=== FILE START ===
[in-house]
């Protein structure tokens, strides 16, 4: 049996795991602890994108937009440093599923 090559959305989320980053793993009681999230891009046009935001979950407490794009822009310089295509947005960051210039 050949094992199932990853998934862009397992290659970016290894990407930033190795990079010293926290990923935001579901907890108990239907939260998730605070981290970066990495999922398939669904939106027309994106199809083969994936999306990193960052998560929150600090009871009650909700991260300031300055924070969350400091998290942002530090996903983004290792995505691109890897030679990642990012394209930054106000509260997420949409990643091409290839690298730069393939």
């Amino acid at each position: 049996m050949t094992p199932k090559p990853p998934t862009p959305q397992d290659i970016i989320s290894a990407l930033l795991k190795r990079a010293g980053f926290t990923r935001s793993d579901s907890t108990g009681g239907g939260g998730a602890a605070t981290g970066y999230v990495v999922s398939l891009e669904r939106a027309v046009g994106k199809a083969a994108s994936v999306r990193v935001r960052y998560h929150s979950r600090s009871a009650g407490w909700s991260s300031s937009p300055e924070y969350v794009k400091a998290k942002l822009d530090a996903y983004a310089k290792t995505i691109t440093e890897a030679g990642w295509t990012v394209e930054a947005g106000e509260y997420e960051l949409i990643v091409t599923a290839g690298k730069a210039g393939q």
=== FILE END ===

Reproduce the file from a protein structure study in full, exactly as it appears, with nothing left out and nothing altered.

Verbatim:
[in-house]
């Protein structure tokens, strides 16, 4: 049996795991602890994108937009440093599923 090559959305989320980053793993009681999230891009046009935001979950407490794009822009310089295509947005960051210039 050949094992199932990853998934862009397992290659970016290894990407930033190795990079010293926290990923935001579901907890108990239907939260998730605070981290970066990495999922398939669904939106027309994106199809083969994936999306990193960052998560929150600090009871009650909700991260300031300055924070969350400091998290942002530090996903983004290792995505691109890897030679990642990012394209930054106000509260997420949409990643091409290839690298730069393939």
């Amino acid at each position: 049996m050949t094992p199932k090559p990853p998934t862009p959305q397992d290659i970016i989320s290894a990407l930033l795991k190795r990079a010293g980053f926290t990923r935001s793993d579901s907890t108990g009681g239907g939260g998730a602890a605070t981290g970066y999230v990495v999922s398939l891009e669904r939106a027309v046009g994106k199809a083969a994108s994936v999306r990193v935001r960052y998560h929150s979950r600090s009871a009650g407490w909700s991260s300031s937009p300055e924070y969350v794009k400091a998290k942002l822009d530090a996903y983004a310089k290792t995505i691109t440093e890897a030679g990642w295509t990012v394209e930054a947005g106000e509260y997420e960051l949409i990643v091409t599923a290839g690298k730069a210039g393939q």